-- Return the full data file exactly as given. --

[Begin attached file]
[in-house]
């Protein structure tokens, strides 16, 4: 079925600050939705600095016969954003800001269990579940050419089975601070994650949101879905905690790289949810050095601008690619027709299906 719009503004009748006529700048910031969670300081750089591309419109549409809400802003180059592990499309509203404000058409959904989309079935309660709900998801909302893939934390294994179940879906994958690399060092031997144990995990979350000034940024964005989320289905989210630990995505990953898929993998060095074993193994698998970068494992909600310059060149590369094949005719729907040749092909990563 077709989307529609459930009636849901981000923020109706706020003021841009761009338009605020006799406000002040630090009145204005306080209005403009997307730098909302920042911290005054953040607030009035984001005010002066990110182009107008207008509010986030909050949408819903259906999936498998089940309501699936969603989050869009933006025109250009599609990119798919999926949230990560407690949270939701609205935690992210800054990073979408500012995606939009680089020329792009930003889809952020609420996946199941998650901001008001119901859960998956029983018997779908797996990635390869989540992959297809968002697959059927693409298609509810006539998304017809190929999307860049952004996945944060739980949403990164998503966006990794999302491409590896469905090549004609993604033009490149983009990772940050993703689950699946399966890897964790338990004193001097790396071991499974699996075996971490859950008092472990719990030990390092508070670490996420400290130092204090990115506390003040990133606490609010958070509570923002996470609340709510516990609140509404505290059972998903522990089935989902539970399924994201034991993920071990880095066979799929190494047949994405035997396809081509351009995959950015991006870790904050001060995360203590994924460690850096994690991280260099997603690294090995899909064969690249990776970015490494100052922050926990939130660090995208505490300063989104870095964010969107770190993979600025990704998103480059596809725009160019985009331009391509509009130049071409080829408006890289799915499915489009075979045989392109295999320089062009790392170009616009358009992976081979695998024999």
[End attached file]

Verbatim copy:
[in-house]
């Protein structure tokens, strides 16, 4: 079925600050939705600095016969954003800001269990579940050419089975601070994650949101879905905690790289949810050095601008690619027709299906 719009503004009748006529700048910031969670300081750089591309419109549409809400802003180059592990499309509203404000058409959904989309079935309660709900998801909302893939934390294994179940879906994958690399060092031997144990995990979350000034940024964005989320289905989210630990995505990953898929993998060095074993193994698998970068494992909600310059060149590369094949005719729907040749092909990563 077709989307529609459930009636849901981000923020109706706020003021841009761009338009605020006799406000002040630090009145204005306080209005403009997307730098909302920042911290005054953040607030009035984001005010002066990110182009107008207008509010986030909050949408819903259906999936498998089940309501699936969603989050869009933006025109250009599609990119798919999926949230990560407690949270939701609205935690992210800054990073979408500012995606939009680089020329792009930003889809952020609420996946199941998650901001008001119901859960998956029983018997779908797996990635390869989540992959297809968002697959059927693409298609509810006539998304017809190929999307860049952004996945944060739980949403990164998503966006990794999302491409590896469905090549004609993604033009490149983009990772940050993703689950699946399966890897964790338990004193001097790396071991499974699996075996971490859950008092472990719990030990390092508070670490996420400290130092204090990115506390003040990133606490609010958070509570923002996470609340709510516990609140509404505290059972998903522990089935989902539970399924994201034991993920071990880095066979799929190494047949994405035997396809081509351009995959950015991006870790904050001060995360203590994924460690850096994690991280260099997603690294090995899909064969690249990776970015490494100052922050926990939130660090995208505490300063989104870095964010969107770190993979600025990704998103480059596809725009160019985009331009391509509009130049071409080829408006890289799915499915489009075979045989392109295999320089062009790392170009616009358009992976081979695998024999």